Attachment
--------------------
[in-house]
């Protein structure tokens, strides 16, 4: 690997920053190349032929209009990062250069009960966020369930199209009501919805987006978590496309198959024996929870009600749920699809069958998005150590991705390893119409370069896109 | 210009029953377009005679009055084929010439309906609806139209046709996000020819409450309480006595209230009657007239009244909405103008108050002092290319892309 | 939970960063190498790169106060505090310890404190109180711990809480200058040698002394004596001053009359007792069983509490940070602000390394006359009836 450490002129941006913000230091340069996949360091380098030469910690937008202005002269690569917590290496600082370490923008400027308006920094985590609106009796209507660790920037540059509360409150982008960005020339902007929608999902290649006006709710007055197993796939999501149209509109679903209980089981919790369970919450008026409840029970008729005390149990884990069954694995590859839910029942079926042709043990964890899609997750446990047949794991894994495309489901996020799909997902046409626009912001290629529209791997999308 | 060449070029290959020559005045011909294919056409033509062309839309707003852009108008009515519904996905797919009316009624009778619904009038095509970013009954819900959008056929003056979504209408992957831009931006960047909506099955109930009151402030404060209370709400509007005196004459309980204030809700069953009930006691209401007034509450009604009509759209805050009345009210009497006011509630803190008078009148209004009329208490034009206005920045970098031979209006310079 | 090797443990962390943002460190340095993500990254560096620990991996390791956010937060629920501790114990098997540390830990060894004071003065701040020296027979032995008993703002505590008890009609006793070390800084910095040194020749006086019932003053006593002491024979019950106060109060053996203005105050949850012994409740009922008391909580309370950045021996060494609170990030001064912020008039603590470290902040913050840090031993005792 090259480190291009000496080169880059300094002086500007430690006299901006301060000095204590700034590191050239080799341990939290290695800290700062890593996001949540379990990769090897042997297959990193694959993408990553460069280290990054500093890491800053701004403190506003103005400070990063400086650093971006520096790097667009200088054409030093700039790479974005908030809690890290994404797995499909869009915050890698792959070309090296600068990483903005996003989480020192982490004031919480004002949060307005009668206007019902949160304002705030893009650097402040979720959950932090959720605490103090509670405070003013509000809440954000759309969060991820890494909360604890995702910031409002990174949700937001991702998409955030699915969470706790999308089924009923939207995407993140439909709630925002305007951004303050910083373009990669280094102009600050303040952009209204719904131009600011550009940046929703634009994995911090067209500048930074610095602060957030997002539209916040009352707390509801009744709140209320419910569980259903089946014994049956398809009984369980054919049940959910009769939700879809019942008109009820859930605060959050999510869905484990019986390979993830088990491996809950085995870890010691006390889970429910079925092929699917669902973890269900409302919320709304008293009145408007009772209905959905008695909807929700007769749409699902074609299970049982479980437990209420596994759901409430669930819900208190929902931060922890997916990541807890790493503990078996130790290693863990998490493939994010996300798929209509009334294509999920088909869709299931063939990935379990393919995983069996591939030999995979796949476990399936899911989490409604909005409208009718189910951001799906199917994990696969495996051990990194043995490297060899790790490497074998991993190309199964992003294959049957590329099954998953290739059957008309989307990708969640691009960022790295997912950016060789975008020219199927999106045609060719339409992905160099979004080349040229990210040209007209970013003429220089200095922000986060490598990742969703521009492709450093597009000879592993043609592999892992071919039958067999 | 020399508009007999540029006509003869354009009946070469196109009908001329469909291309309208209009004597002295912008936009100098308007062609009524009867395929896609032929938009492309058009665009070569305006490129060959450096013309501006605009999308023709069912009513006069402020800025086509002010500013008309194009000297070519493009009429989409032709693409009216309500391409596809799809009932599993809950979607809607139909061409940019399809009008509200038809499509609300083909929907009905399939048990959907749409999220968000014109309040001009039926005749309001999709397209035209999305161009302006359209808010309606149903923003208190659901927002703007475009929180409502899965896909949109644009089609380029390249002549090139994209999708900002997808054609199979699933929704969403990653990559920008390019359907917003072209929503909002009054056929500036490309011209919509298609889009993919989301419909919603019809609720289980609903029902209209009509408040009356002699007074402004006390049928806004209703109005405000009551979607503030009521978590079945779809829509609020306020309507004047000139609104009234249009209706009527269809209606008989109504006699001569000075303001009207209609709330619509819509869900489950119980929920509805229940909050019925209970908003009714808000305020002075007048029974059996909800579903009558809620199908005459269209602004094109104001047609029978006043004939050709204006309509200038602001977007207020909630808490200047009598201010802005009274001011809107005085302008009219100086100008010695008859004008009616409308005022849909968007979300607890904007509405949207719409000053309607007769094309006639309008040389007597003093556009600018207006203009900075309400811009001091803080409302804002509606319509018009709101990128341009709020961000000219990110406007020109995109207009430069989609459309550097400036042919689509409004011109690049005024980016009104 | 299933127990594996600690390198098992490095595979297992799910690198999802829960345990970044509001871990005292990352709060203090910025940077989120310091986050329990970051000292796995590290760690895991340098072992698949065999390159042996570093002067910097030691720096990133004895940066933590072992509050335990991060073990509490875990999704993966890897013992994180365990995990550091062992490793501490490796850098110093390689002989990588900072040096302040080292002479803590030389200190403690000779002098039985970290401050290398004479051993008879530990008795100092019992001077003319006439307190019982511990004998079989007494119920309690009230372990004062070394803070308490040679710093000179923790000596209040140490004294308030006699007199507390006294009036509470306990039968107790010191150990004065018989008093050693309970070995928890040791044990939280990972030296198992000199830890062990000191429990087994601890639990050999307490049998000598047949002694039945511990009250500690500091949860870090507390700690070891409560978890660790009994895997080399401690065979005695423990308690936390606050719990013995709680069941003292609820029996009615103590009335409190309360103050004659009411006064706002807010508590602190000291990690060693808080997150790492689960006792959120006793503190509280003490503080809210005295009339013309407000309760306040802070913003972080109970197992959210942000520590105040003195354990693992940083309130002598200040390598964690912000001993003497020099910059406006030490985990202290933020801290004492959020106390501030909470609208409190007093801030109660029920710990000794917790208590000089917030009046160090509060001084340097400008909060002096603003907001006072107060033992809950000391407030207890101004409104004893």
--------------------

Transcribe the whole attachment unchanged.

[in-house]
């Protein structure tokens, strides 16, 4: 690997920053190349032929209009990062250069009960966020369930199209009501919805987006978590496309198959024996929870009600749920699809069958998005150590991705390893119409370069896109 | 210009029953377009005679009055084929010439309906609806139209046709996000020819409450309480006595209230009657007239009244909405103008108050002092290319892309 | 939970960063190498790169106060505090310890404190109180711990809480200058040698002394004596001053009359007792069983509490940070602000390394006359009836 450490002129941006913000230091340069996949360091380098030469910690937008202005002269690569917590290496600082370490923008400027308006920094985590609106009796209507660790920037540059509360409150982008960005020339902007929608999902290649006006709710007055197993796939999501149209509109679903209980089981919790369970919450008026409840029970008729005390149990884990069954694995590859839910029942079926042709043990964890899609997750446990047949794991894994495309489901996020799909997902046409626009912001290629529209791997999308 | 060449070029290959020559005045011909294919056409033509062309839309707003852009108008009515519904996905797919009316009624009778619904009038095509970013009954819900959008056929003056979504209408992957831009931006960047909506099955109930009151402030404060209370709400509007005196004459309980204030809700069953009930006691209401007034509450009604009509759209805050009345009210009497006011509630803190008078009148209004009329208490034009206005920045970098031979209006310079 | 090797443990962390943002460190340095993500990254560096620990991996390791956010937060629920501790114990098997540390830990060894004071003065701040020296027979032995008993703002505590008890009609006793070390800084910095040194020749006086019932003053006593002491024979019950106060109060053996203005105050949850012994409740009922008391909580309370950045021996060494609170990030001064912020008039603590470290902040913050840090031993005792 090259480190291009000496080169880059300094002086500007430690006299901006301060000095204590700034590191050239080799341990939290290695800290700062890593996001949540379990990769090897042997297959990193694959993408990553460069280290990054500093890491800053701004403190506003103005400070990063400086650093971006520096790097667009200088054409030093700039790479974005908030809690890290994404797995499909869009915050890698792959070309090296600068990483903005996003989480020192982490004031919480004002949060307005009668206007019902949160304002705030893009650097402040979720959950932090959720605490103090509670405070003013509000809440954000759309969060991820890494909360604890995702910031409002990174949700937001991702998409955030699915969470706790999308089924009923939207995407993140439909709630925002305007951004303050910083373009990669280094102009600050303040952009209204719904131009600011550009940046929703634009994995911090067209500048930074610095602060957030997002539209916040009352707390509801009744709140209320419910569980259903089946014994049956398809009984369980054919049940959910009769939700879809019942008109009820859930605060959050999510869905484990019986390979993830088990491996809950085995870890010691006390889970429910079925092929699917669902973890269900409302919320709304008293009145408007009772209905959905008695909807929700007769749409699902074609299970049982479980437990209420596994759901409430669930819900208190929902931060922890997916990541807890790493503990078996130790290693863990998490493939994010996300798929209509009334294509999920088909869709299931063939990935379990393919995983069996591939030999995979796949476990399936899911989490409604909005409208009718189910951001799906199917994990696969495996051990990194043995490297060899790790490497074998991993190309199964992003294959049957590329099954998953290739059957008309989307990708969640691009960022790295997912950016060789975008020219199927999106045609060719339409992905160099979004080349040229990210040209007209970013003429220089200095922000986060490598990742969703521009492709450093597009000879592993043609592999892992071919039958067999 | 020399508009007999540029006509003869354009009946070469196109009908001329469909291309309208209009004597002295912008936009100098308007062609009524009867395929896609032929938009492309058009665009070569305006490129060959450096013309501006605009999308023709069912009513006069402020800025086509002010500013008309194009000297070519493009009429989409032709693409009216309500391409596809799809009932599993809950979607809607139909061409940019399809009008509200038809499509609300083909929907009905399939048990959907749409999220968000014109309040001009039926005749309001999709397209035209999305161009302006359209808010309606149903923003208190659901927002703007475009929180409502899965896909949109644009089609380029390249002549090139994209999708900002997808054609199979699933929704969403990653990559920008390019359907917003072209929503909002009054056929500036490309011209919509298609889009993919989301419909919603019809609720289980609903029902209209009509408040009356002699007074402004006390049928806004209703109005405000009551979607503030009521978590079945779809829509609020306020309507004047000139609104009234249009209706009527269809209606008989109504006699001569000075303001009207209609709330619509819509869900489950119980929920509805229940909050019925209970908003009714808000305020002075007048029974059996909800579903009558809620199908005459269209602004094109104001047609029978006043004939050709204006309509200038602001977007207020909630808490200047009598201010802005009274001011809107005085302008009219100086100008010695008859004008009616409308005022849909968007979300607890904007509405949207719409000053309607007769094309006639309008040389007597003093556009600018207006203009900075309400811009001091803080409302804002509606319509018009709101990128341009709020961000000219990110406007020109995109207009430069989609459309550097400036042919689509409004011109690049005024980016009104 | 299933127990594996600690390198098992490095595979297992799910690198999802829960345990970044509001871990005292990352709060203090910025940077989120310091986050329990970051000292796995590290760690895991340098072992698949065999390159042996570093002067910097030691720096990133004895940066933590072992509050335990991060073990509490875990999704993966890897013992994180365990995990550091062992490793501490490796850098110093390689002989990588900072040096302040080292002479803590030389200190403690000779002098039985970290401050290398004479051993008879530990008795100092019992001077003319006439307190019982511990004998079989007494119920309690009230372990004062070394803070308490040679710093000179923790000596209040140490004294308030006699007199507390006294009036509470306990039968107790010191150990004065018989008093050693309970070995928890040791044990939280990972030296198992000199830890062990000191429990087994601890639990050999307490049998000598047949002694039945511990009250500690500091949860870090507390700690070891409560978890660790009994895997080399401690065979005695423990308690936390606050719990013995709680069941003292609820029996009615103590009335409190309360103050004659009411006064706002807010508590602190000291990690060693808080997150790492689960006792959120006793503190509280003490503080809210005295009339013309407000309760306040802070913003972080109970197992959210942000520590105040003195354990693992940083309130002598200040390598964690912000001993003497020099910059406006030490985990202290933020801290004492959020106390501030909470609208409190007093801030109660029920710990000794917790208590000089917030009046160090509060001084340097400008909060002096603003907001006072107060033992809950000391407030207890101004409104004893």